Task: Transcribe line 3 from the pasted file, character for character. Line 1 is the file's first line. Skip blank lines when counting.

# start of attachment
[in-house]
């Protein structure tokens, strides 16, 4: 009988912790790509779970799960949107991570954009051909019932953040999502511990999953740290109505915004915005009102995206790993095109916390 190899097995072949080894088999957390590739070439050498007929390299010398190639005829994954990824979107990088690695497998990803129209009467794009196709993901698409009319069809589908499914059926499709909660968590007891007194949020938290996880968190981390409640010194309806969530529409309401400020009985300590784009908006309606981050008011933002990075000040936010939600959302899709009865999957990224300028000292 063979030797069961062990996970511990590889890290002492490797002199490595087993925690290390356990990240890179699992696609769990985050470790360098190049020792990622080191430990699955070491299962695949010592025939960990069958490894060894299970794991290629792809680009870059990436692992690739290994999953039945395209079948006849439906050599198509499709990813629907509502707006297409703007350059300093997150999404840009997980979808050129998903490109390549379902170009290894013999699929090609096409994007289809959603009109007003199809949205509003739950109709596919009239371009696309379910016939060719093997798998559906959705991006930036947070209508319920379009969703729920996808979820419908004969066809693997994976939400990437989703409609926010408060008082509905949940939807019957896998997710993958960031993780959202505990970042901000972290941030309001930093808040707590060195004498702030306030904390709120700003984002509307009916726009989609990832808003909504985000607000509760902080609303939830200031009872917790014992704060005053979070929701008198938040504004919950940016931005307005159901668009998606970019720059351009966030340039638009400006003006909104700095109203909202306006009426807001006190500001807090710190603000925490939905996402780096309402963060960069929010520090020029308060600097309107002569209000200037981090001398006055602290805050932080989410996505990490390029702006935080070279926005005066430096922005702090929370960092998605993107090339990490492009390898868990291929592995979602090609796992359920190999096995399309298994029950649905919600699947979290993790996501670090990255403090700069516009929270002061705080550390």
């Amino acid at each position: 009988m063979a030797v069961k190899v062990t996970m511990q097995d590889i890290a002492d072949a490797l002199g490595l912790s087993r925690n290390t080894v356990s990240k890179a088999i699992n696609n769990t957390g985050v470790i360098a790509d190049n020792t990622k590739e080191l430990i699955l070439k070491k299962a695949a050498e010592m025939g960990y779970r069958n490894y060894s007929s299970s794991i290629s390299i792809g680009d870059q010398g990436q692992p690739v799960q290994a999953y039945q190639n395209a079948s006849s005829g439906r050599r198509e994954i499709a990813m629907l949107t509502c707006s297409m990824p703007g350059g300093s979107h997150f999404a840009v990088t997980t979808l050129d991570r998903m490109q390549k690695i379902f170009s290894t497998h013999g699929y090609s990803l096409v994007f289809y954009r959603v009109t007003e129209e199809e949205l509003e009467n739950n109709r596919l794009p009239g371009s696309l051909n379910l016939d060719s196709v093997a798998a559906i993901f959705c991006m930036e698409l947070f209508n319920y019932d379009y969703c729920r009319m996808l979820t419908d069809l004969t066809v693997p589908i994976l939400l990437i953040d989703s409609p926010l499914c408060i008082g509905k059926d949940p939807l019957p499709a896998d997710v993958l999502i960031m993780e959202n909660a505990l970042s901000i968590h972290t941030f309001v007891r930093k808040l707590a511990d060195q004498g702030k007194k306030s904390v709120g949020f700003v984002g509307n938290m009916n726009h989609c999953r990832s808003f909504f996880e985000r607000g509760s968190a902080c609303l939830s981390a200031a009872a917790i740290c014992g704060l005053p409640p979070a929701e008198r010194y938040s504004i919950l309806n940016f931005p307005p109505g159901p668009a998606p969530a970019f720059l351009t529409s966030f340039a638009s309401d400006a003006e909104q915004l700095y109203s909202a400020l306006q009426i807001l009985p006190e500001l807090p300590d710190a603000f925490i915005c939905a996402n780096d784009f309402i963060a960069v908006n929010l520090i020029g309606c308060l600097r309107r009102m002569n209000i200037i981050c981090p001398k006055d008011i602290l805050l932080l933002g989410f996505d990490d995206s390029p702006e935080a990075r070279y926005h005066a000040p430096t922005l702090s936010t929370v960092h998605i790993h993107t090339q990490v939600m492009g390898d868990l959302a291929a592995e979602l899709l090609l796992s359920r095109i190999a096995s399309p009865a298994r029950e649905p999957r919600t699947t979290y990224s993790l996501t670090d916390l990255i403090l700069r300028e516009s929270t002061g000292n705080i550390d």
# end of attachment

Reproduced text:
């Amino acid at each position: 009988m063979a030797v069961k190899v062990t996970m511990q097995d590889i890290a002492d072949a490797l002199g490595l912790s087993r925690n290390t080894v356990s990240k890179a088999i699992n696609n769990t957390g985050v470790i360098a790509d190049n020792t990622k590739e080191l430990i699955l070439k070491k299962a695949a050498e010592m025939g960990y779970r069958n490894y060894s007929s299970s794991i290629s390299i792809g680009d870059q010398g990436q692992p690739v799960q290994a999953y039945q190639n395209a079948s006849s005829g439906r050599r198509e994954i499709a990813m629907l949107t509502c707006s297409m990824p703007g350059g300093s979107h997150f999404a840009v990088t997980t979808l050129d991570r998903m490109q390549k690695i379902f170009s290894t497998h013999g699929y090609s990803l096409v994007f289809y954009r959603v009109t007003e129209e199809e949205l509003e009467n739950n109709r596919l794009p009239g371009s696309l051909n379910l016939d060719s196709v093997a798998a559906i993901f959705c991006m930036e698409l947070f209508n319920y019932d379009y969703c729920r009319m996808l979820t419908d069809l004969t066809v693997p589908i994976l939400l990437i953040d989703s409609p926010l499914c408060i008082g509905k059926d949940p939807l019957p499709a896998d997710v993958l999502i960031m993780e959202n909660a505990l970042s901000i968590h972290t941030f309001v007891r930093k808040l707590a511990d060195q004498g702030k007194k306030s904390v709120g949020f700003v984002g509307n938290m009916n726009h989609c999953r990832s808003f909504f996880e985000r607000g509760s968190a902080c609303l939830s981390a200031a009872a917790i740290c014992g704060l005053p409640p979070a929701e008198r010194y938040s504004i919950l309806n940016f931005p307005p109505g159901p668009a998606p969530a970019f720059l351009t529409s966030f340039a638009s309401d400006a003006e909104q915004l700095y109203s909202a400020l306006q009426i807001l009985p006190e500001l807090p300590d710190a603000f925490i915005c939905a996402n780096d784009f309402i963060a960069v908006n929010l520090i020029g309606c308060l600097r309107r009102m002569n209000i200037i981050c981090p001398k006055d008011i602290l805050l932080l933002g989410f996505d990490d995206s390029p702006e935080a990075r070279y926005h005066a000040p430096t922005l702090s936010t929370v960092h998605i790993h993107t090339q990490v939600m492009g390898d868990l959302a291929a592995e979602l899709l090609l796992s359920r095109i190999a096995s399309p009865a298994r029950e649905p999957r919600t699947t979290y990224s993790l996501t670090d916390l990255i403090l700069r300028e516009s929270t002061g000292n705080i550390d």